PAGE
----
Yet while it’s true the Bible is a book of eternal salvation, not of political economy, that doesn’t mean the other statements it makes are to be dismissed as immaterial. Christian philosopher Norman Geisler (Biblical Errancy, p.13) speaks to the issue on the matter of science when he writes: “Now certainly it is one thing to read modern scientific theory into ancient poetry, but it is another to exclude space-time affirmations from the book authored by the Creator of the physical universe.” One may say the same thing with regard to political economy. The Bible does make affirmative statements about ways of living, including political economy, just as it does about the natural world which are true and positive and have implications for Christian faith and practice.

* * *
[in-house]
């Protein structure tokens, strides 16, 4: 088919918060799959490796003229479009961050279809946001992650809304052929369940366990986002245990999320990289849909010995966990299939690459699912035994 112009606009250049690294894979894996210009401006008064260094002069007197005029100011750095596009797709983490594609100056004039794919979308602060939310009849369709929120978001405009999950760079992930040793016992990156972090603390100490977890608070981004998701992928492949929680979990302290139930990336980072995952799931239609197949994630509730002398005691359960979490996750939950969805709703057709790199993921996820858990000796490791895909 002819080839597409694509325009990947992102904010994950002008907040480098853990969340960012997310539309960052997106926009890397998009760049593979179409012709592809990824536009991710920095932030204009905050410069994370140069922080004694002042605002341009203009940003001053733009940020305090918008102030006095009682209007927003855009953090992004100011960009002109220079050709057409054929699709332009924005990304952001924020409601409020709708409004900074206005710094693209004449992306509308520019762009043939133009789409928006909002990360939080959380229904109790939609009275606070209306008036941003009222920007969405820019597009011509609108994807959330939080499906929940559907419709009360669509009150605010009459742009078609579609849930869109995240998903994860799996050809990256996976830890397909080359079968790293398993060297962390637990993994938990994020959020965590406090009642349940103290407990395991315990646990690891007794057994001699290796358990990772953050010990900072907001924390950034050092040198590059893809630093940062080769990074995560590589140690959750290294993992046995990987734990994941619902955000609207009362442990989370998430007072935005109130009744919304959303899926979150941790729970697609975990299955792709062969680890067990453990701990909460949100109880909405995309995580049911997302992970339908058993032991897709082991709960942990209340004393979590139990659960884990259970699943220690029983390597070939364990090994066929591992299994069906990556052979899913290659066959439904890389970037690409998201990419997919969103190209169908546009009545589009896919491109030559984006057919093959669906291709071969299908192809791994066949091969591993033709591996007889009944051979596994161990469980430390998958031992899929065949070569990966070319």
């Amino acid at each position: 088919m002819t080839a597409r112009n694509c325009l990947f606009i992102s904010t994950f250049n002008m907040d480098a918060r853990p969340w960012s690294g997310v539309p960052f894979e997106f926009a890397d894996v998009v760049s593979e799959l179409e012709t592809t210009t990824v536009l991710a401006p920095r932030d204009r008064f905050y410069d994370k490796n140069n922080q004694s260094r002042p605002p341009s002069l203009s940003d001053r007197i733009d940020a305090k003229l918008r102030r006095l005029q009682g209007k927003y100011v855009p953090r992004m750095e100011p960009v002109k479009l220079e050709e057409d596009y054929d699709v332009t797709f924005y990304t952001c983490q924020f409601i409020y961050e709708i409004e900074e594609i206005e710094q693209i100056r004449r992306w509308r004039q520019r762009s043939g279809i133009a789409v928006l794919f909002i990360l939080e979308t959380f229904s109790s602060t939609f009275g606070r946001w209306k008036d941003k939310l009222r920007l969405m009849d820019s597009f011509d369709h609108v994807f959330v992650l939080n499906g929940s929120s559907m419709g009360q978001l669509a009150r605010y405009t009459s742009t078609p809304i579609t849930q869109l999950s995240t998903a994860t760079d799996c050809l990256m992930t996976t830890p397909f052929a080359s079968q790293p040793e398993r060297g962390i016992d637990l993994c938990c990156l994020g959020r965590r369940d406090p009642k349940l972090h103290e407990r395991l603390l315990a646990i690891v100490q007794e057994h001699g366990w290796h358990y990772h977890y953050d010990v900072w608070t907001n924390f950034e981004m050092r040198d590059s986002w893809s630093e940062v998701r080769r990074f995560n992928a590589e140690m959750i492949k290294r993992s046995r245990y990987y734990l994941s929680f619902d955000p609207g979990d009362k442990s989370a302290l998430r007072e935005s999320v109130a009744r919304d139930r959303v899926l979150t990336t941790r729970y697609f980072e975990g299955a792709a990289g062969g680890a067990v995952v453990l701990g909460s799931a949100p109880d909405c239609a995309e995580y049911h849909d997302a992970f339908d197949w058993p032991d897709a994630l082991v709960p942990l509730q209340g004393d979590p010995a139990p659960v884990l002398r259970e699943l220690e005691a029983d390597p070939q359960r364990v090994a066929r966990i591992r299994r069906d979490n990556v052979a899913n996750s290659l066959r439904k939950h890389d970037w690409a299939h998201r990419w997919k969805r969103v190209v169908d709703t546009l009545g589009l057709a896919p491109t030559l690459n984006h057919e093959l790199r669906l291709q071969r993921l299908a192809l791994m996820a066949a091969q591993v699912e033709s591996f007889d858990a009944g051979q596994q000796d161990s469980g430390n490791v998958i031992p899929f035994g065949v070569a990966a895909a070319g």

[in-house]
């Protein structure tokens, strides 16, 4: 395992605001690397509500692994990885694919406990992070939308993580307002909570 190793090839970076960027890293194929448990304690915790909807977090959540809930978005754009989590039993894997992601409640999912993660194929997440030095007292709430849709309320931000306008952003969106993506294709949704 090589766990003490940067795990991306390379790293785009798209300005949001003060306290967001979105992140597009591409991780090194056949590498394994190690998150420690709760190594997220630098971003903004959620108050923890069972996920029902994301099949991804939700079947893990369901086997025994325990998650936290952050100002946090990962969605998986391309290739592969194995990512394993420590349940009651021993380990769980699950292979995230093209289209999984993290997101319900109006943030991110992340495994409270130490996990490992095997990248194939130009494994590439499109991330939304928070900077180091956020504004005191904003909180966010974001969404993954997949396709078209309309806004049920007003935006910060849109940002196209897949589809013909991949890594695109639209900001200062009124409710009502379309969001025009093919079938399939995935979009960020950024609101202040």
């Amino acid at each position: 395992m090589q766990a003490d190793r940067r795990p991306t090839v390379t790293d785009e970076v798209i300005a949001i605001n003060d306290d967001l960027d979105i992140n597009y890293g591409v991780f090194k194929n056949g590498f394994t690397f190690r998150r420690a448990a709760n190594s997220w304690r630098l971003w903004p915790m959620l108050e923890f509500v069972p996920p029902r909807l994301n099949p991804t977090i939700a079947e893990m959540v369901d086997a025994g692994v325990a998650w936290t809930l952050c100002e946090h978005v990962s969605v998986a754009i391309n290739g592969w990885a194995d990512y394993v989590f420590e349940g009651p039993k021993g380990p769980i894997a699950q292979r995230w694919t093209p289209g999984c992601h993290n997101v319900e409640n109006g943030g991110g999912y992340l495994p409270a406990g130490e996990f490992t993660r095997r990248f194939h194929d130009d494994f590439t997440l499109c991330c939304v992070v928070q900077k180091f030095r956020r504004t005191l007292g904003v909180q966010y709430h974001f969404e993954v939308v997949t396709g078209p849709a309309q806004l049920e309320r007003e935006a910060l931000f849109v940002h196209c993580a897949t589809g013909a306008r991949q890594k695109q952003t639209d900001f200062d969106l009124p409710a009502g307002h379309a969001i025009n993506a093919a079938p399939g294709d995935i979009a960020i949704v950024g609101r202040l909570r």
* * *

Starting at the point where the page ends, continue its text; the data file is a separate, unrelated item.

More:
The argument from historical relativism misses the point. Can we rightly separate the agrarian aspects from the spiritual ones? This can be answered in a way similar to Geisler’s argument (p. 21) about nature: “[Christians] cannot look at historical and scientific affirmations in Scripture as purely symbolical or mythical. In short we cannot separate science and Scripture…The scientific cannot be separated from the spiritual without doing violence to the spiritual.” In a parallel manner, we cannot take seriously thoughtless platitudes that dismiss anything we don’t like as “pre-modern,” “pre-scientific,” or “pre-capitalistic” and in this way pretend to separate the important spiritual from the outdated accidental material. That the Author of the Book knew all things in advance and still choose to write it this way should tell us something. Frankly, the agrarian references, illusions, parables, and promises are so intricate a part of Scripture, as essential to it as a book as they are themselves to human nature, that they cannot be dismissed as incidental, historical trivia.